What: Invest in your individual capital by spending the money on a course, attending a conference or buying books to gain new knowledge or develop your skills.

Pros: Can be tailored to your needs and interest, and can have a long-term effect on your employability, professional development and / or earnings.

Cons: This strategy can be time consuming and prove difficult to see direct financial effect.

Invest in another income stream

Generate another income streamWhat: Set up a company, write a book, buy a property-to-let or find a different way to create another income stream with time.

Pros: Can provide you with a reliable, steady stream of income on the side.

Cons: Can be expensive, hard work, uncertain and unsuccessful.

Which of the above options you ultimately choose depends on your current circumstances: your dreams, plans, job, how much money you have to spend, the risks you want to take, how much time you can and are willing to invest, your family situation and many more. I hope however that the above helps in giving you a better idea of the various options to help you make a decision!

In addition to using your money wisely, if you feel you want to also enjoy a little bit of that extra money now and not just invest it in your future, consider sticking to the 50% rule: invest 50% and keep the rest to spend freely on whatever you want now. Or adapt this to whatever % you want: invest 70% and keep 30%, invest 20% and keep 80%..Whatever you feel happy with!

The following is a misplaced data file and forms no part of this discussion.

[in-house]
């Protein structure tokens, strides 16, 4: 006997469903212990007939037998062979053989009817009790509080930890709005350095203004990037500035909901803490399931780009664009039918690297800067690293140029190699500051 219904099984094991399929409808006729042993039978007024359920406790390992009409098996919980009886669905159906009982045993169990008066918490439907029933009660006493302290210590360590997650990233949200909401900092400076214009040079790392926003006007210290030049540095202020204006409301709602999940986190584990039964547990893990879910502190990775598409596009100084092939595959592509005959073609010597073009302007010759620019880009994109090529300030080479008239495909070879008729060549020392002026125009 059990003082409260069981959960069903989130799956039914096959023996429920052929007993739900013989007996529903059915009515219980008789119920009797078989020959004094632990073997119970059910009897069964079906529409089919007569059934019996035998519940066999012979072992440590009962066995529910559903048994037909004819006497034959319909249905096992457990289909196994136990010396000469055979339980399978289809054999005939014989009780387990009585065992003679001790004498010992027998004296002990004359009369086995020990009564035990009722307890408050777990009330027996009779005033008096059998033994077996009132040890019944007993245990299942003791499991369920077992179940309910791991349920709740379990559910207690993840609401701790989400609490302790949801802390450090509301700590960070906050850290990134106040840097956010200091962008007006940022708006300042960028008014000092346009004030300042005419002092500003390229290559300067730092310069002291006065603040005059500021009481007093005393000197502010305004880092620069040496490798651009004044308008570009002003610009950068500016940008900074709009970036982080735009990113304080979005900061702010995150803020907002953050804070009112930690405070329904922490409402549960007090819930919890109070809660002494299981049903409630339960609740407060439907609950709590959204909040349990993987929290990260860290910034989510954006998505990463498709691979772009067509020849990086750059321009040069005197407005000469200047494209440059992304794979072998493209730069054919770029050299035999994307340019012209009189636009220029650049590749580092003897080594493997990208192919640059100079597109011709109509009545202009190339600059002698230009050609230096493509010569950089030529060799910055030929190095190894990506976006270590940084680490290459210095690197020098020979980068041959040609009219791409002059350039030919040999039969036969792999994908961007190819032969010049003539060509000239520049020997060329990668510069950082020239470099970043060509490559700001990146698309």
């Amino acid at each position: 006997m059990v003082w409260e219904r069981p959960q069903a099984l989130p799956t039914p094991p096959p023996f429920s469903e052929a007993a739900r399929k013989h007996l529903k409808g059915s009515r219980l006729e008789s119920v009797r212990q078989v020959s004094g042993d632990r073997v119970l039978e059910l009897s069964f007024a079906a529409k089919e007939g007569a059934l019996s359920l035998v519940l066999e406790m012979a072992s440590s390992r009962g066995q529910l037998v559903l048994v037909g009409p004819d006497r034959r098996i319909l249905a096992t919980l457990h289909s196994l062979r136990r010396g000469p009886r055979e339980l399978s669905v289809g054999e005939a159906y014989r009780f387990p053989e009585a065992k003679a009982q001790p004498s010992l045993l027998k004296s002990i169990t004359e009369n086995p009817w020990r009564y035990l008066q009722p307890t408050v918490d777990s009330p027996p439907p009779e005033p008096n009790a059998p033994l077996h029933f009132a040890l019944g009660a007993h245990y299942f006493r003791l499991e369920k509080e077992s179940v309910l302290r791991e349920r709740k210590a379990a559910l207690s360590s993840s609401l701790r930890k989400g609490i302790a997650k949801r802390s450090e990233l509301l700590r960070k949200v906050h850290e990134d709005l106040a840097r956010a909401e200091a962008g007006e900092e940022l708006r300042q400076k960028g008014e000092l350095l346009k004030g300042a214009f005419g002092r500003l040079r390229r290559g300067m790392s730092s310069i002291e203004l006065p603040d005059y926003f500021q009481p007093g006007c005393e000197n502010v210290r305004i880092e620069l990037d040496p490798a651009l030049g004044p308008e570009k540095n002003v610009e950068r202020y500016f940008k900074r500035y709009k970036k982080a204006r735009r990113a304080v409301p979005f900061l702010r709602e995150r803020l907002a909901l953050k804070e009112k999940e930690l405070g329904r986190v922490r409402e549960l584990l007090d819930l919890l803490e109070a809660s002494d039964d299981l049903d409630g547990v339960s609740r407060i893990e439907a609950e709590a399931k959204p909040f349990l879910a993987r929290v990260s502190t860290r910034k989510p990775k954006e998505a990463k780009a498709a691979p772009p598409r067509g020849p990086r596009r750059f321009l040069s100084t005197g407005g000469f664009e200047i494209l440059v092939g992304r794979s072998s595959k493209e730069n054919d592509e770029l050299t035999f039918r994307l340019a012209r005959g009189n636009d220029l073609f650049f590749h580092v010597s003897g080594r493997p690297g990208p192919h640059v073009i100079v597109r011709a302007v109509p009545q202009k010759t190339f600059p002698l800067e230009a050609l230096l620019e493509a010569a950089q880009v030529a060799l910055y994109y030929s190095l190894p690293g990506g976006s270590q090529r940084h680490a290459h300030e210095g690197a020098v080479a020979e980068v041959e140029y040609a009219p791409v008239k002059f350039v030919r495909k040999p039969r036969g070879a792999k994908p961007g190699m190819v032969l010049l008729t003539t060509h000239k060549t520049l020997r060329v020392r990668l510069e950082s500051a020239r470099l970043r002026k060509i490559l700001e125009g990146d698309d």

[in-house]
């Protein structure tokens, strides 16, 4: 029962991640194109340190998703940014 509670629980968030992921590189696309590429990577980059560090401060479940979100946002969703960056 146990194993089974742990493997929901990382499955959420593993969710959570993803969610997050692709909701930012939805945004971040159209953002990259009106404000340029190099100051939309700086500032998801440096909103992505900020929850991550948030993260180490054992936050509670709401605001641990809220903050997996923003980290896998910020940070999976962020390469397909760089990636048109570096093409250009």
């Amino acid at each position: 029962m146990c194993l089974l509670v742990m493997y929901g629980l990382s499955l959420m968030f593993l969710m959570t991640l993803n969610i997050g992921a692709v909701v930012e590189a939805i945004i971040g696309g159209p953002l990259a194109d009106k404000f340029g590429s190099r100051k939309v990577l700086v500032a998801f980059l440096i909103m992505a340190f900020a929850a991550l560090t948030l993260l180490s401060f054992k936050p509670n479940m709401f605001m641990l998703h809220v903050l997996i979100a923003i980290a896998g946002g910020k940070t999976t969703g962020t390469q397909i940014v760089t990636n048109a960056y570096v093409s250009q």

Day 10 / 31 Build a 3 Months Living Fund

Day 10: Build a 3 Months Living Fund
Day 10: Build a 3 Months Living Fund
Day 10: Build a 3 Months Living Fund

Little by little you are improving the financially weak areas in your life: with an emergency fund building up you are taking away the risk of having to go into debt when an emergency expense comes up and by paying off your debts you are regaining control over your finances and reducing the amount of interest you are paying in the long run.

There is another very powerful safety net you can create for yourself: a 3 months living fund. Such a fund would have 3 months’ worth of expenses saved up in case you are without an income for a while. There can be many reasons you might find yourself without an income for an amount of time such as loss of a job, taking an upaid sabbatical to look after an elderly parent, or taking time off for yourself to name just a few. Continue reading “Day 10 / 31 Build a 3 Months Living Fund”

Step 27: Build a 3 months living fund

Step 27 of the 100 steps mission to financial independence: Build a 3 Months Living Fund
Step 27: Build a 3 Months Living Fund

Once you have built your emergency fund of $1000 (or the equivalent in yourn own currency) for unexpected or emergency expenses, you are going to continue with the new savings goal in line with our mission to reaching financial independence. In this step we look at the ins and outs of a 3 months living fund and you are going to start working towards putting together this fund.

The rationale behind a 3 months living fund is that it would cover your basic living expenses if for whatever reason you no longer receive an income. This might be because you lose your job, are unable to work or voluntarily decide to take time out of work, for example to care for an elderly parent or sick relative or because you want to take time to focus on something else. It a safety net that ties you over for at least three months that will at least cover your basic living expenses for some months, leaving you time to find a new job, an alternative income or just allowing you to take those three months off before returning back to work. Continue reading “Step 27: Build a 3 months living fund”